The Product I'm Not Ashamed to Have in My Mental Health Self-Soothing Kit
As a kid, I had a twirling ballerina figurine music box. Before going to bed, I would crank the handle three times in the hopes that the melody would help me drift off to sleep.
Once, my therapist and I talked about having a proper, regular bedtime routine and covered the importance of having healthy coping mechanisms, such as self-soothing skills.
“Think of your five senses,” she said, then made an analogy of a baby crying. “How would you go about soothing a screaming child?” she asked, and at the time, I had no idea what to answer.
Yesterday though, I walked into the nearest retail store by my house, found myself in the middle of the baby aisle, and bought a sleep sound machine on a total whim.
I have to admit that I judged myself harshly for standing in that aisle, surrounded by diapers and pacifiers.
I thought to myself:
“You shouldn’t be buying this. This product is for babies.”
“You’re 20 years old and need a sleep machine? Please, give me a break.”
“Your friends and family are so going to make fun of your purchase. Don’t buy it.”
At that point, I told the voice inside my head to shut up, grabbed a sound machine on clearance from the top shelf and made my way to the cash registers.
Written in bold and capital letters on the package, it read: “Tommy the Turtle Storytelling Soother.”
When I got home later and tried the product for the first time, all my earlier feelings of shame instantly disappeared. As I discovered the different functions and pressed random buttons, I knew that I wouldn’t regret my purchase.
Sure, the device was meant to help babies fall asleep and I was a grown up — so what? It was the perfect size, slick and modern looking and shaped like a turtle (honestly, this was by far my favorite feature). On top of that, the most adorable part was discovering that the turtle’s belly had the option of casting a gentle orange glow, therefore acting as a soft, built-in night light.
I was delighted to learn that my new gadget could produce a vast array of soothing sounds, including white noise, trickling rain drops and ocean waves.
I had a hard time containing my excitement when I listened to the preloaded lullabies, which included everything from “Twinkle, Twinkle Little Star” to “Minuet in G” by Bach and “Moonlight Sonata” by Beethoven.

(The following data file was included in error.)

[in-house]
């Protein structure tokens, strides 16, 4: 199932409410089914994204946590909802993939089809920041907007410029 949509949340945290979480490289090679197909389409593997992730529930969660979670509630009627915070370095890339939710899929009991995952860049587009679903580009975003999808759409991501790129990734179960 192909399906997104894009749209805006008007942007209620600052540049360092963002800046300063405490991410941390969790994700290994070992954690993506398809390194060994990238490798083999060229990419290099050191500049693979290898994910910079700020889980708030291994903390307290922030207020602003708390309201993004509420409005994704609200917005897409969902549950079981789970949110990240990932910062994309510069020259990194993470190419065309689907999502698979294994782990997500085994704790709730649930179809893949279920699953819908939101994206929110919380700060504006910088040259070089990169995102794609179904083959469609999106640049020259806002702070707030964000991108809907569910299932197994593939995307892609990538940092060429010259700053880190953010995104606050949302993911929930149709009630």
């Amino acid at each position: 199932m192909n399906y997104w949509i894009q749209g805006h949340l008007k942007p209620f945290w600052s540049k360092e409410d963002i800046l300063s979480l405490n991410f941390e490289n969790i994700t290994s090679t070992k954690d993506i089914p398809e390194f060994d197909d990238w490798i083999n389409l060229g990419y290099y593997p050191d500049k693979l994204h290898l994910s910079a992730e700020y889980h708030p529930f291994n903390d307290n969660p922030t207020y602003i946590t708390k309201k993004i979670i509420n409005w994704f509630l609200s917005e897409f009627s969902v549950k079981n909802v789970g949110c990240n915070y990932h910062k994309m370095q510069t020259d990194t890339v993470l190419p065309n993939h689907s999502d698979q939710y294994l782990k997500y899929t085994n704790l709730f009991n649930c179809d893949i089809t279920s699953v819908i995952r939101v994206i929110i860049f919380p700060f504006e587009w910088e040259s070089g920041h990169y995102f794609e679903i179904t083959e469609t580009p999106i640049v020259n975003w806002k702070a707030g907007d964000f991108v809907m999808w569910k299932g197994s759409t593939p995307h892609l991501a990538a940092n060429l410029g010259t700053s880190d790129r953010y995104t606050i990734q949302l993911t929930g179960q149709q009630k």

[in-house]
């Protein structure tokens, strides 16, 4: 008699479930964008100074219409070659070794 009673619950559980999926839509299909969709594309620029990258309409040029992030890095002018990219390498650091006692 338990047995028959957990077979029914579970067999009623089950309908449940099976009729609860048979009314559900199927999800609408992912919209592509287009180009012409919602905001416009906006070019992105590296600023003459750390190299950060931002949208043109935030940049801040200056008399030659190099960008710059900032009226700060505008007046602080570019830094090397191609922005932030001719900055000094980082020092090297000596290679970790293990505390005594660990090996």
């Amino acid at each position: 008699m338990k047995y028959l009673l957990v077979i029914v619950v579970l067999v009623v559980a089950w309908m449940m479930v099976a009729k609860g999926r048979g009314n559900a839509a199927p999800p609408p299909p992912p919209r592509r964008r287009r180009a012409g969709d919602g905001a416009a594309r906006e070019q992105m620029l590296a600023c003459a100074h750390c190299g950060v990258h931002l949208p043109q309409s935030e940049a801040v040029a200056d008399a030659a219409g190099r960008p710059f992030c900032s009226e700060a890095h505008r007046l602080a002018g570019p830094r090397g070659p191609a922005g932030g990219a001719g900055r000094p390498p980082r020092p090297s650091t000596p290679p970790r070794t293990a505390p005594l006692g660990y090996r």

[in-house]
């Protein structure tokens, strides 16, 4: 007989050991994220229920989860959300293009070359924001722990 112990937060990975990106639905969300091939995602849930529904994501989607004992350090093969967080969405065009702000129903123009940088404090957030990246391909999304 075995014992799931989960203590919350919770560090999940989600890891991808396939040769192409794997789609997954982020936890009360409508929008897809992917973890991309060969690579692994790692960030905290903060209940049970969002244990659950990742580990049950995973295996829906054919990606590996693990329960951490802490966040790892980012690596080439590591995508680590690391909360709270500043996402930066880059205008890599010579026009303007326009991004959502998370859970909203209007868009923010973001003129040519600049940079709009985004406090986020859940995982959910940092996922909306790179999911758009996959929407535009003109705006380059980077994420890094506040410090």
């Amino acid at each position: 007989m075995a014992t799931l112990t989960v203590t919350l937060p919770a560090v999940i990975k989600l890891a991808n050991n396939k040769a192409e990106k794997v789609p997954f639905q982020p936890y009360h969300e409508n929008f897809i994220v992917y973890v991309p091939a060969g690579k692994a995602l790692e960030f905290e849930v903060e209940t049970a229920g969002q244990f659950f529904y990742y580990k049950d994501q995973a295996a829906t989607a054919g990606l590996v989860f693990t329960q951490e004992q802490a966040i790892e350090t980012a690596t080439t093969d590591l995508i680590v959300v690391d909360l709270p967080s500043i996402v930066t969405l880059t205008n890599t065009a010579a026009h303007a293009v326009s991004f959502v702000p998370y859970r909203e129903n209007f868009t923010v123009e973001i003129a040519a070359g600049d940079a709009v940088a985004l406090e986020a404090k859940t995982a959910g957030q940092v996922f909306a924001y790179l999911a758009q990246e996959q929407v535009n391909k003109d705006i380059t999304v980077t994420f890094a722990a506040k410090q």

Then, I figured out that the device also contained preloaded stories and classic fairytales, such as “Little Red Riding Hood.” My parents had read to me every night as a kid, so I was thrilled to discover that I now had the opportunity to engage with the stories I had once loved a child.
The sound machine also came with an app that allowed its users to sync extra songs and record their own stories. I assumed this option was meant for parents, so their baby could be lulled to sleep hearing the sound of their voice.
In any case, I’ve been using my Tommy the Turtle for a few days now and I already love it. I find it has so many benefits. Not only does it help me fall asleep, but it is also a great tool in my self-soothing kit. Having calm music or sound in the background while studying is also beneficial to me.
When I lie in bed at night and start to have intrusive thoughts about self-harm, having calm music to focus on is quite helpful and a great distraction. Most importantly, using this baby sound soother makes me feel safe, secure and in a way, brings me back to my childhood. It reminds me of my younger self, the little girl who would twist the silver winding key three times and watch the ballerina figure spin around, until her eyes closed and she drifted off to dreamland.
I also want to say that you don’t need to go out and buy a sleep sound machine to benefit from calming sounds. There are a ton of videos on Youtube, tracks on iTunes, etc. that provide free or cheap melodies, calming sounds or white noise. Best of luck with your search!
If you or someone you know needs help, visit our suicide prevention resources page.
If you struggle with self-harm and you need support right now, call the crisis hotline at 1-800-273-8255 or text “START” to 741-741. For a list of ways to cope with self-harm urges, click here.
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Thinkstock photo via Tan Jnr